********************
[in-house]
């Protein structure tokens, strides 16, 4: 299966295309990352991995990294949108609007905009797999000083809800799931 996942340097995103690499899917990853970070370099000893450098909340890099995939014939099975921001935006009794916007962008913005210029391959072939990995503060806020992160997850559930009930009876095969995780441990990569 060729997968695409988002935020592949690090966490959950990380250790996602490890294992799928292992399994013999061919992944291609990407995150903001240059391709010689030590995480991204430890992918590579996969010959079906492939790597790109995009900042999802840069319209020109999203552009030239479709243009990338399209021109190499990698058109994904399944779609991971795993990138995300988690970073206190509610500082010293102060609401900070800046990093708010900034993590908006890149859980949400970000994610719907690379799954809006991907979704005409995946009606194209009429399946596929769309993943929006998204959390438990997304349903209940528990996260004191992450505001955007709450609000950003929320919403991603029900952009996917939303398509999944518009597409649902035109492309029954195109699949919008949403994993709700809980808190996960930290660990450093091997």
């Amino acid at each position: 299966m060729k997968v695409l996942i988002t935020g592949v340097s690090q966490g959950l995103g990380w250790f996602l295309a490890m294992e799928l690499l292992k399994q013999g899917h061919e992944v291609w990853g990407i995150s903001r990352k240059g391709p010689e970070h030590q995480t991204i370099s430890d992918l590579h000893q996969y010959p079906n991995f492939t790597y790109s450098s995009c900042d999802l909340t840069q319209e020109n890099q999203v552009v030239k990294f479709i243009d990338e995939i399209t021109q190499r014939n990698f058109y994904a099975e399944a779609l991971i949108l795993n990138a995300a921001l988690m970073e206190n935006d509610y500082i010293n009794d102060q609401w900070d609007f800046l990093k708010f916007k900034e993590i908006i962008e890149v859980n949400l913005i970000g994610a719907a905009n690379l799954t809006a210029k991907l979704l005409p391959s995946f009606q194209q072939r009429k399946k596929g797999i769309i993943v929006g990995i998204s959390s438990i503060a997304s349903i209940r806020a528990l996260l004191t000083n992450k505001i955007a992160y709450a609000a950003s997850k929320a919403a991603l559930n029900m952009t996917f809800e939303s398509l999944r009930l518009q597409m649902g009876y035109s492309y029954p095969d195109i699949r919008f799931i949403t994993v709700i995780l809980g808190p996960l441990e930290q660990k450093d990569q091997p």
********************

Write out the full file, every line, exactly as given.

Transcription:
[in-house]
């Protein structure tokens, strides 16, 4: 299966295309990352991995990294949108609007905009797999000083809800799931 996942340097995103690499899917990853970070370099000893450098909340890099995939014939099975921001935006009794916007962008913005210029391959072939990995503060806020992160997850559930009930009876095969995780441990990569 060729997968695409988002935020592949690090966490959950990380250790996602490890294992799928292992399994013999061919992944291609990407995150903001240059391709010689030590995480991204430890992918590579996969010959079906492939790597790109995009900042999802840069319209020109999203552009030239479709243009990338399209021109190499990698058109994904399944779609991971795993990138995300988690970073206190509610500082010293102060609401900070800046990093708010900034993590908006890149859980949400970000994610719907690379799954809006991907979704005409995946009606194209009429399946596929769309993943929006998204959390438990997304349903209940528990996260004191992450505001955007709450609000950003929320919403991603029900952009996917939303398509999944518009597409649902035109492309029954195109699949919008949403994993709700809980808190996960930290660990450093091997």
């Amino acid at each position: 299966m060729k997968v695409l996942i988002t935020g592949v340097s690090q966490g959950l995103g990380w250790f996602l295309a490890m294992e799928l690499l292992k399994q013999g899917h061919e992944v291609w990853g990407i995150s903001r990352k240059g391709p010689e970070h030590q995480t991204i370099s430890d992918l590579h000893q996969y010959p079906n991995f492939t790597y790109s450098s995009c900042d999802l909340t840069q319209e020109n890099q999203v552009v030239k990294f479709i243009d990338e995939i399209t021109q190499r014939n990698f058109y994904a099975e399944a779609l991971i949108l795993n990138a995300a921001l988690m970073e206190n935006d509610y500082i010293n009794d102060q609401w900070d609007f800046l990093k708010f916007k900034e993590i908006i962008e890149v859980n949400l913005i970000g994610a719907a905009n690379l799954t809006a210029k991907l979704l005409p391959s995946f009606q194209q072939r009429k399946k596929g797999i769309i993943v929006g990995i998204s959390s438990i503060a997304s349903i209940r806020a528990l996260l004191t000083n992450k505001i955007a992160y709450a609000a950003s997850k929320a919403a991603l559930n029900m952009t996917f809800e939303s398509l999944r009930l518009q597409m649902g009876y035109s492309y029954p095969d195109i699949r919008f799931i949403t994993v709700i995780l809980g808190p996960l441990e930290q660990k450093d990569q091997p």